A capstone project by a School of Communication alumna tackles sea-level rise through multimedia storytelling.
A self-professed visual storyteller, Yiran Zhu, M.A.'15, knows the power of multimedia, interactive graphics and visualization in demanding the audience's attention.
The journalism alumna currently works as a multimedia graphic designer for South Florida's Sun Sentinel newspaper. With the Sentinel, she depicts stories on issues ranging from immigration to the NFL's National Signing Day, but she lights up when describing her capstone project “City Up High” on sea-level rise in Miami Beach.
"I had been seeing a lot of reporting on climate change in the last few years but they never seemed to really focus on solutions for sea-level rise," she says.
The capstone project site uses graphics, video and animation to make visual a very real problem for South Floridians. Zhu collaborated with School of Communication faculty members Rich Beckman, Alberto Cairo, and Erin Brown, locally-based Fusion network graphic designers, and local city officials to help inform her designs. With her team at the Sentinel, she hopes to grow the focus on visualizing climate change, particularly sea-level rise in South Florida.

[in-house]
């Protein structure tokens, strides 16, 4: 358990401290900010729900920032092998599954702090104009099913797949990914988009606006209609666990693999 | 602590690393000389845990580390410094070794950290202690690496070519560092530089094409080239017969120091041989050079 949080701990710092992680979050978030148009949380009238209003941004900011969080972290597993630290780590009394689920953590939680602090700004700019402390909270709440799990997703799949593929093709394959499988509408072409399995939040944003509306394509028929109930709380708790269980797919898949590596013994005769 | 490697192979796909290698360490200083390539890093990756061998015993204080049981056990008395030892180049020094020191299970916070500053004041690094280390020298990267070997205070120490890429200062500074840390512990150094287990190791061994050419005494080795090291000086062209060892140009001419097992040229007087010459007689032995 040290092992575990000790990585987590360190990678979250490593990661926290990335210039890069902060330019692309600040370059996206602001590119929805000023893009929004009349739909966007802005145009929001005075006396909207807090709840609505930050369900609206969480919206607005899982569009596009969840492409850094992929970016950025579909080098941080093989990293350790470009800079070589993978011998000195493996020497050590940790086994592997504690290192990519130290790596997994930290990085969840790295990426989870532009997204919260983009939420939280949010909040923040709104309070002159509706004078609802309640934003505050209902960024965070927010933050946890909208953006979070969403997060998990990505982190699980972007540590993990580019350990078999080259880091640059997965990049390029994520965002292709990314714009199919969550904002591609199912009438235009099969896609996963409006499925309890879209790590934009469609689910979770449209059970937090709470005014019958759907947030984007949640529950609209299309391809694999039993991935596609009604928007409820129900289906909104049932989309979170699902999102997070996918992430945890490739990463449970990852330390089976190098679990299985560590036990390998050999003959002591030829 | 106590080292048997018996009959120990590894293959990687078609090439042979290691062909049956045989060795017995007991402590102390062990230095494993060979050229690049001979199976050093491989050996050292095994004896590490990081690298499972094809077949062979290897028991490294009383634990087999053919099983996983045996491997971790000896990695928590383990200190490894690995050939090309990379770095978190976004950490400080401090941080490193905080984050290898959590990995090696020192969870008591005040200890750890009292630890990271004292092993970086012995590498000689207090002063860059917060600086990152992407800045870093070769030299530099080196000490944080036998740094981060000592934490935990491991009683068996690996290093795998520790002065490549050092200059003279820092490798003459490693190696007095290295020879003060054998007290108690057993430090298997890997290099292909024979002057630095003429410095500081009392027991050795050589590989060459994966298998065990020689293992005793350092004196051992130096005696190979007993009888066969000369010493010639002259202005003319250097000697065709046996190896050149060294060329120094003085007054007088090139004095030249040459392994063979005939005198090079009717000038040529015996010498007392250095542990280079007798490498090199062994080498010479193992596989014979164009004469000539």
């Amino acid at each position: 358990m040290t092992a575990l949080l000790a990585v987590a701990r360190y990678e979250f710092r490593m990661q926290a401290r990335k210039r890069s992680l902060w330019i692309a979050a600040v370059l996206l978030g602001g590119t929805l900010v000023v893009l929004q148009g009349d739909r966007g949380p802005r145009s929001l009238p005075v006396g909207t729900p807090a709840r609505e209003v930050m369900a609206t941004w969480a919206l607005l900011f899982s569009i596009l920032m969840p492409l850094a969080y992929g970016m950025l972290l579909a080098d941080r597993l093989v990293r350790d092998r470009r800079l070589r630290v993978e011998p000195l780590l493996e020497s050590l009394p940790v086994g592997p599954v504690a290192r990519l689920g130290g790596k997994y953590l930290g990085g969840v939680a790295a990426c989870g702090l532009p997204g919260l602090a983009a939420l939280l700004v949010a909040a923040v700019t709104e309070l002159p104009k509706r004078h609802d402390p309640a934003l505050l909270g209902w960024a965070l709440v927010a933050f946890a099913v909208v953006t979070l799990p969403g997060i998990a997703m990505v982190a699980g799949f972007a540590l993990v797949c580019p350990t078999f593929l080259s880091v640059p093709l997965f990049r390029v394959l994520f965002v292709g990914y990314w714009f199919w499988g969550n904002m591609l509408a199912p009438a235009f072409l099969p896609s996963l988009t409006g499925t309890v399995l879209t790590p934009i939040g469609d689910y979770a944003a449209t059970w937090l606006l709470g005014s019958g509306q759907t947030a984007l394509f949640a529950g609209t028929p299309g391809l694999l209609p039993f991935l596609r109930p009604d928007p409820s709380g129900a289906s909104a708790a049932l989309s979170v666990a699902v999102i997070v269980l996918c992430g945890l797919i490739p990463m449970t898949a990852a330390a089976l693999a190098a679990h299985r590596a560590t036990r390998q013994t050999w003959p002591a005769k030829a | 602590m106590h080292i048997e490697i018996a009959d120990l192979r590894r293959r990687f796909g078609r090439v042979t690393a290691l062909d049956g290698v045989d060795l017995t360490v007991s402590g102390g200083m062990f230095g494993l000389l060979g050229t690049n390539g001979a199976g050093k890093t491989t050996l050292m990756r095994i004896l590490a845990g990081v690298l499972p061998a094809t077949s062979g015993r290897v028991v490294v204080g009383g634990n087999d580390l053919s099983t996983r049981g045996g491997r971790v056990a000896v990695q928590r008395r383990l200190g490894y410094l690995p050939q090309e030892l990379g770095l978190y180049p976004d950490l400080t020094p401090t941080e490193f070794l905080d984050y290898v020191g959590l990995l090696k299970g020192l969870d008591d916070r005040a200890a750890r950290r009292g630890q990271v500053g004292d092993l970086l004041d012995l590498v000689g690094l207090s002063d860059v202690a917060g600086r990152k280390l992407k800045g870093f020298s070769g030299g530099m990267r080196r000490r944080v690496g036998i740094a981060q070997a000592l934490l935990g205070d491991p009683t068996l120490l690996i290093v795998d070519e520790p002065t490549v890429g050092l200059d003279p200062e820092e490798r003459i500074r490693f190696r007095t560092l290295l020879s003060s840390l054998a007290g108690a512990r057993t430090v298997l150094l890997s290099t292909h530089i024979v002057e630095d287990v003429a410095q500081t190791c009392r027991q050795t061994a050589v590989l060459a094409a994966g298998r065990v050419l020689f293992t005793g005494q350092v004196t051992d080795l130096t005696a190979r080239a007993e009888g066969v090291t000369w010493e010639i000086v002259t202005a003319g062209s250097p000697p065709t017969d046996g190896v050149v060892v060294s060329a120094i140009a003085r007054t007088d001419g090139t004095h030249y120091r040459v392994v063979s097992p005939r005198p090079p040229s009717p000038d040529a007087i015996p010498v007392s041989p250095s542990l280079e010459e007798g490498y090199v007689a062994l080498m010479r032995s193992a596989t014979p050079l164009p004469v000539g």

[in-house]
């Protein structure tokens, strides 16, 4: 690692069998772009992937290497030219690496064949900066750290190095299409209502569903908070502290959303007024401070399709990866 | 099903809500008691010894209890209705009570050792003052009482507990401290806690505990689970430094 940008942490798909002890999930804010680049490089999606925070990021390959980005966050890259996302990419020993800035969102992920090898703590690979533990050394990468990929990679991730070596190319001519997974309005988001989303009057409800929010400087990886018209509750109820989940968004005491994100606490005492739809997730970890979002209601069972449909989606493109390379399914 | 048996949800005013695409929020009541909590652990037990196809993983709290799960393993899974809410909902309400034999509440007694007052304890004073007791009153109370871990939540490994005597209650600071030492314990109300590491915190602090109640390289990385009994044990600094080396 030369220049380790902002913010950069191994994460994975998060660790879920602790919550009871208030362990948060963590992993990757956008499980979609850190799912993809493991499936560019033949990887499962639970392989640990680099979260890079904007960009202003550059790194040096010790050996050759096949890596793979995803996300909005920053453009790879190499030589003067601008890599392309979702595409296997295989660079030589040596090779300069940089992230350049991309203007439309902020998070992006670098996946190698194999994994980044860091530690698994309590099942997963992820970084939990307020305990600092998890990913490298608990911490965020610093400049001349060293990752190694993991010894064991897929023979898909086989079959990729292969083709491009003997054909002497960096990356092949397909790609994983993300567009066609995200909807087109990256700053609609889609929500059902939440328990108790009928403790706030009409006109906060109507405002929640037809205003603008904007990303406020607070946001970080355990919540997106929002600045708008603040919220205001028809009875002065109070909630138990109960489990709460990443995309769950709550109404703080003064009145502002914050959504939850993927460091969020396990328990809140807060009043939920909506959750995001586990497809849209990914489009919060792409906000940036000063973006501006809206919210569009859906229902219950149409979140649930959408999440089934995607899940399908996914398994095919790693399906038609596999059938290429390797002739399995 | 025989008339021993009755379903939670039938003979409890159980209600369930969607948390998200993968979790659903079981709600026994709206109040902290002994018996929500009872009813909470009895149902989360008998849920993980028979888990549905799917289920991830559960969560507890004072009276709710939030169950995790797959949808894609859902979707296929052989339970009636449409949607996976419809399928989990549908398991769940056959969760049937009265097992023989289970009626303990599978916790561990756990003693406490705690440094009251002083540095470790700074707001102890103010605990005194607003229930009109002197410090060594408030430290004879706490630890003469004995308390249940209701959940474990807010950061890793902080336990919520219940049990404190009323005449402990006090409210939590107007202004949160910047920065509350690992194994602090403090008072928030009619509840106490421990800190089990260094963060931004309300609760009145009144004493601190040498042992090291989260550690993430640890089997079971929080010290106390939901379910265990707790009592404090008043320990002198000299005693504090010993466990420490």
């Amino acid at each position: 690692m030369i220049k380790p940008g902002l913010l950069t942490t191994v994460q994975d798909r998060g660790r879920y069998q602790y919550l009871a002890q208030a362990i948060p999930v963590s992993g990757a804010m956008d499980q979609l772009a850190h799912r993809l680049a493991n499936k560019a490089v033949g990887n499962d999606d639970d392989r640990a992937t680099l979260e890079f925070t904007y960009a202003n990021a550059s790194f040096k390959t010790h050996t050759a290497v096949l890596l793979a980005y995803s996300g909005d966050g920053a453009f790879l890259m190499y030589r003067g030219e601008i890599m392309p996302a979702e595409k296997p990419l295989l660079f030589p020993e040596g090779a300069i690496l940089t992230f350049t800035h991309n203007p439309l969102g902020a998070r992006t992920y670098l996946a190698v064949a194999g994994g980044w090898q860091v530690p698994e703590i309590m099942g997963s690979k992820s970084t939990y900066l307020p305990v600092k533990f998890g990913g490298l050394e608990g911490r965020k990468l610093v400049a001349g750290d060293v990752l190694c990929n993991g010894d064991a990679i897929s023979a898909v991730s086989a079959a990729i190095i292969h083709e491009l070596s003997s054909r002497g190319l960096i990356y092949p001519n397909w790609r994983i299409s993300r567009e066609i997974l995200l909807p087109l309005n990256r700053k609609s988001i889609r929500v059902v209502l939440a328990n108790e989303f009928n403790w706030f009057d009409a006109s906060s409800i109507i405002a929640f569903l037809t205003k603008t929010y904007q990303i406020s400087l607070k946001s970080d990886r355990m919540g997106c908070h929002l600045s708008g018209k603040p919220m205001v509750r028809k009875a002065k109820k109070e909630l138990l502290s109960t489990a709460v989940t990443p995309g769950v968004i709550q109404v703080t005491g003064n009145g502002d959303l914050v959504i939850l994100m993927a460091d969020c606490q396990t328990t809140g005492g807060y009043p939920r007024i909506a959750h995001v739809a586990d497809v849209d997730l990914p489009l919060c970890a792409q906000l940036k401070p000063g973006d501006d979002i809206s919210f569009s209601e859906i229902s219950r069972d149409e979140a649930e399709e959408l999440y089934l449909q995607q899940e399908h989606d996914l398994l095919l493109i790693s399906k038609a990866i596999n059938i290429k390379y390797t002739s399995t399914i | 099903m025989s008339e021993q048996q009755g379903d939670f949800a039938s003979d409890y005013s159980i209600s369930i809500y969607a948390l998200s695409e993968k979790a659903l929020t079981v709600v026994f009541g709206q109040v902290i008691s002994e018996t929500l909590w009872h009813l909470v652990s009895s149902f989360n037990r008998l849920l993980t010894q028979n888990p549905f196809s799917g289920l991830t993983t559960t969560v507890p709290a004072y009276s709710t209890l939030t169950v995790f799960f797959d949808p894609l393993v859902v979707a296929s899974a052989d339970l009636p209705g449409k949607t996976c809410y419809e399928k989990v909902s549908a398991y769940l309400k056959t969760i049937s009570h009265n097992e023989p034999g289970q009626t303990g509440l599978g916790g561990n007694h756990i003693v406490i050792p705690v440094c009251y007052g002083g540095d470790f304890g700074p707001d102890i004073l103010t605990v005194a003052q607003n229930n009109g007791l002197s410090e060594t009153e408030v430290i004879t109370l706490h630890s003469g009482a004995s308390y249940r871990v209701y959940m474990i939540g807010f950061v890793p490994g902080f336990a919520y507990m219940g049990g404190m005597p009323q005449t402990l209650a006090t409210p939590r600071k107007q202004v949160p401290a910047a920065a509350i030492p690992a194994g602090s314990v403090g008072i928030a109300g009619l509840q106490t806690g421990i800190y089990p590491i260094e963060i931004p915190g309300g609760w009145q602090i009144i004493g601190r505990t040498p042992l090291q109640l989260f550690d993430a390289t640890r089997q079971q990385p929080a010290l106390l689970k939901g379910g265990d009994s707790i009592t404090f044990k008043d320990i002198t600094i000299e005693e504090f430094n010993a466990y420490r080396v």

- Jessica M. Castillo / UM News
About the Video
A visual storyteller, UM alumna Yiran Zhu wanted to create a project that showed the impact of sea level rise. Courtesy of Yiran Zhu.
Salt Water Intrusion
The rising sea in South Florida exacerbates the extent of saltwater intrusion. Salt water spreads from both the south and east coast lines under the mainland of South Florida where its limestone plateau allows its intrusion into the Biscayne Aquifer because of its porous, vulnerable structure. Excessive pumping of fresh water from the aquifer and unprotected canals allow the saltwater to seep into the fresh water supply, which then requires desalination by water providers.
Rising Sea Levels
Southeast Florida is considered one of the most vulnerable areas to climate change and sea level rise. Since 1870, average global sea level has risen by about 8 inches, while the Southeast Florida has risen 12 inches.1 In the City of Miami Beach, sea level rise has made prolonged flooding a frequent event after strong storms.